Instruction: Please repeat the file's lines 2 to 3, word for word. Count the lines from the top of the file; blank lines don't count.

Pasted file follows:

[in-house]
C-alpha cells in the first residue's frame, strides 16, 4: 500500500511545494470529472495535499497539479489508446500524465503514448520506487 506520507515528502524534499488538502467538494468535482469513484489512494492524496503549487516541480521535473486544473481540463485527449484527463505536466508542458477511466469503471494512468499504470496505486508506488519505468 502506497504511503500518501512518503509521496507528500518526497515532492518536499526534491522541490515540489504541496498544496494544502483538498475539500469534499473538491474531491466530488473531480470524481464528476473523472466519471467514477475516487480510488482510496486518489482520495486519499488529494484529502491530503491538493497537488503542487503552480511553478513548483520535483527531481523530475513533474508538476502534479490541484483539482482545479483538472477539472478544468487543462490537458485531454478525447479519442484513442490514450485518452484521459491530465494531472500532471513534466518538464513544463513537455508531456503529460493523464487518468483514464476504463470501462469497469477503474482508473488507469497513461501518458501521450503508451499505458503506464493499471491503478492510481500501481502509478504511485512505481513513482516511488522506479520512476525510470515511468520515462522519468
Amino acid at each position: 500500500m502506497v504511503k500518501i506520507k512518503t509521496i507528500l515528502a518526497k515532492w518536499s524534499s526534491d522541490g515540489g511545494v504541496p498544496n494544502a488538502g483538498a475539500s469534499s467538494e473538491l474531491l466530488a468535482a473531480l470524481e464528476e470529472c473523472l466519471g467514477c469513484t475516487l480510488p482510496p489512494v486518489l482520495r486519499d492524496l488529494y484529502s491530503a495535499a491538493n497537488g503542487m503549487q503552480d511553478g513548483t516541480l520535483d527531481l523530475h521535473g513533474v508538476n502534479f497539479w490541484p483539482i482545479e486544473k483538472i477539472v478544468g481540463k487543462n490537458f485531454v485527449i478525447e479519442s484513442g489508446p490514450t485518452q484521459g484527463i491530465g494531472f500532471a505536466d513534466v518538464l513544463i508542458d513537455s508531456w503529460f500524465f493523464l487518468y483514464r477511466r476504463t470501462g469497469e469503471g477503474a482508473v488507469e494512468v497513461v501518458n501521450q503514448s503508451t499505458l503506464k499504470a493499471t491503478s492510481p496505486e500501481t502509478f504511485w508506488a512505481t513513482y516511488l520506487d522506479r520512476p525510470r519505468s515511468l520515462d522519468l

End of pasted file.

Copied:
C-alpha cells in the first residue's frame, strides 16, 4: 500500500511545494470529472495535499497539479489508446500524465503514448520506487 506520507515528502524534499488538502467538494468535482469513484489512494492524496503549487516541480521535473486544473481540463485527449484527463505536466508542458477511466469503471494512468499504470496505486508506488519505468 502506497504511503500518501512518503509521496507528500518526497515532492518536499526534491522541490515540489504541496498544496494544502483538498475539500469534499473538491474531491466530488473531480470524481464528476473523472466519471467514477475516487480510488482510496486518489482520495486519499488529494484529502491530503491538493497537488503542487503552480511553478513548483520535483527531481523530475513533474508538476502534479490541484483539482482545479483538472477539472478544468487543462490537458485531454478525447479519442484513442490514450485518452484521459491530465494531472500532471513534466518538464513544463513537455508531456503529460493523464487518468483514464476504463470501462469497469477503474482508473488507469497513461501518458501521450503508451499505458503506464493499471491503478492510481500501481502509478504511485512505481513513482516511488522506479520512476525510470515511468520515462522519468
Amino acid at each position: 500500500m502506497v504511503k500518501i506520507k512518503t509521496i507528500l515528502a518526497k515532492w518536499s524534499s526534491d522541490g515540489g511545494v504541496p498544496n494544502a488538502g483538498a475539500s469534499s467538494e473538491l474531491l466530488a468535482a473531480l470524481e464528476e470529472c473523472l466519471g467514477c469513484t475516487l480510488p482510496p489512494v486518489l482520495r486519499d492524496l488529494y484529502s491530503a495535499a491538493n497537488g503542487m503549487q503552480d511553478g513548483t516541480l520535483d527531481l523530475h521535473g513533474v508538476n502534479f497539479w490541484p483539482i482545479e486544473k483538472i477539472v478544468g481540463k487543462n490537458f485531454v485527449i478525447e479519442s484513442g489508446p490514450t485518452q484521459g484527463i491530465g494531472f500532471a505536466d513534466v518538464l513544463i508542458d513537455s508531456w503529460f500524465f493523464l487518468y483514464r477511466r476504463t470501462g469497469e469503471g477503474a482508473v488507469e494512468v497513461v501518458n501521450q503514448s503508451t499505458l503506464k499504470a493499471t491503478s492510481p496505486e500501481t502509478f504511485w508506488a512505481t513513482y516511488l520506487d522506479r520512476p525510470r519505468s515511468l520515462d522519468l